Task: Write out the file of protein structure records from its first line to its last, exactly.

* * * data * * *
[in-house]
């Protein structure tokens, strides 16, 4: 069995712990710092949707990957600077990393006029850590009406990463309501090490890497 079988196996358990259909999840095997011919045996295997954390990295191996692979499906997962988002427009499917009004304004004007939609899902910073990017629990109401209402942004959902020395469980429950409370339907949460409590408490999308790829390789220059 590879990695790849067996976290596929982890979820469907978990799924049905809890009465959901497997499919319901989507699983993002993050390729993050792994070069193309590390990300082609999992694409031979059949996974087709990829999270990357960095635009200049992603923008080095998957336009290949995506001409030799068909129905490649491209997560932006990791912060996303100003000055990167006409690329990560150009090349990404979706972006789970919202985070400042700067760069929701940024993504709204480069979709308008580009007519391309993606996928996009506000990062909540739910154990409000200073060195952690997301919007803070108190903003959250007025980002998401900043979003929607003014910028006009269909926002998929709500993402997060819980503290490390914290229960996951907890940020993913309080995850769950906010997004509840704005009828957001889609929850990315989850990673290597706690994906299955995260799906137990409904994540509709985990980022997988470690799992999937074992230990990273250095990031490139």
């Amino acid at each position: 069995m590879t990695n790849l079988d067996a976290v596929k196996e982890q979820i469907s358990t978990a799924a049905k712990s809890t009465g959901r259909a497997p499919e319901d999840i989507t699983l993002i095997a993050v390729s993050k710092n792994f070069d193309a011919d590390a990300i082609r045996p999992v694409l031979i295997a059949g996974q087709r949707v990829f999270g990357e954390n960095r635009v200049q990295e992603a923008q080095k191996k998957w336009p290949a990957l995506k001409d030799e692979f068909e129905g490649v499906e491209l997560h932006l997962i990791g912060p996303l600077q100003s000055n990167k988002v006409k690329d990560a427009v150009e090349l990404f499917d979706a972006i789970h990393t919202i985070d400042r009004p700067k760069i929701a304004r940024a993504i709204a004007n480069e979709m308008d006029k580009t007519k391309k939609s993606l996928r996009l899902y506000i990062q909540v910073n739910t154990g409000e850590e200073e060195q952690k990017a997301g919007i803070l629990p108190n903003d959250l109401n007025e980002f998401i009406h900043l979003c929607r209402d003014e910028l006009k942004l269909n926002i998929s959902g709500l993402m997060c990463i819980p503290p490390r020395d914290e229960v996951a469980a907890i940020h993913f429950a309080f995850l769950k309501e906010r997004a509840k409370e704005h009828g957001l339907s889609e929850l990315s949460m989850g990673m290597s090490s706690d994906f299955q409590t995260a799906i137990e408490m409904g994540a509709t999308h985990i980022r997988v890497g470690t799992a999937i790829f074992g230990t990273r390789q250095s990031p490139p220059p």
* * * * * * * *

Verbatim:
[in-house]
């Protein structure tokens, strides 16, 4: 069995712990710092949707990957600077990393006029850590009406990463309501090490890497 079988196996358990259909999840095997011919045996295997954390990295191996692979499906997962988002427009499917009004304004004007939609899902910073990017629990109401209402942004959902020395469980429950409370339907949460409590408490999308790829390789220059 590879990695790849067996976290596929982890979820469907978990799924049905809890009465959901497997499919319901989507699983993002993050390729993050792994070069193309590390990300082609999992694409031979059949996974087709990829999270990357960095635009200049992603923008080095998957336009290949995506001409030799068909129905490649491209997560932006990791912060996303100003000055990167006409690329990560150009090349990404979706972006789970919202985070400042700067760069929701940024993504709204480069979709308008580009007519391309993606996928996009506000990062909540739910154990409000200073060195952690997301919007803070108190903003959250007025980002998401900043979003929607003014910028006009269909926002998929709500993402997060819980503290490390914290229960996951907890940020993913309080995850769950906010997004509840704005009828957001889609929850990315989850990673290597706690994906299955995260799906137990409904994540509709985990980022997988470690799992999937074992230990990273250095990031490139």
């Amino acid at each position: 069995m590879t990695n790849l079988d067996a976290v596929k196996e982890q979820i469907s358990t978990a799924a049905k712990s809890t009465g959901r259909a497997p499919e319901d999840i989507t699983l993002i095997a993050v390729s993050k710092n792994f070069d193309a011919d590390a990300i082609r045996p999992v694409l031979i295997a059949g996974q087709r949707v990829f999270g990357e954390n960095r635009v200049q990295e992603a923008q080095k191996k998957w336009p290949a990957l995506k001409d030799e692979f068909e129905g490649v499906e491209l997560h932006l997962i990791g912060p996303l600077q100003s000055n990167k988002v006409k690329d990560a427009v150009e090349l990404f499917d979706a972006i789970h990393t919202i985070d400042r009004p700067k760069i929701a304004r940024a993504i709204a004007n480069e979709m308008d006029k580009t007519k391309k939609s993606l996928r996009l899902y506000i990062q909540v910073n739910t154990g409000e850590e200073e060195q952690k990017a997301g919007i803070l629990p108190n903003d959250l109401n007025e980002f998401i009406h900043l979003c929607r209402d003014e910028l006009k942004l269909n926002i998929s959902g709500l993402m997060c990463i819980p503290p490390r020395d914290e229960v996951a469980a907890i940020h993913f429950a309080f995850l769950k309501e906010r997004a509840k409370e704005h009828g957001l339907s889609e929850l990315s949460m989850g990673m290597s090490s706690d994906f299955q409590t995260a799906i137990e408490m409904g994540a509709t999308h985990i980022r997988v890497g470690t799992a999937i790829f074992g230990t990273r390789q250095s990031p490139p220059p």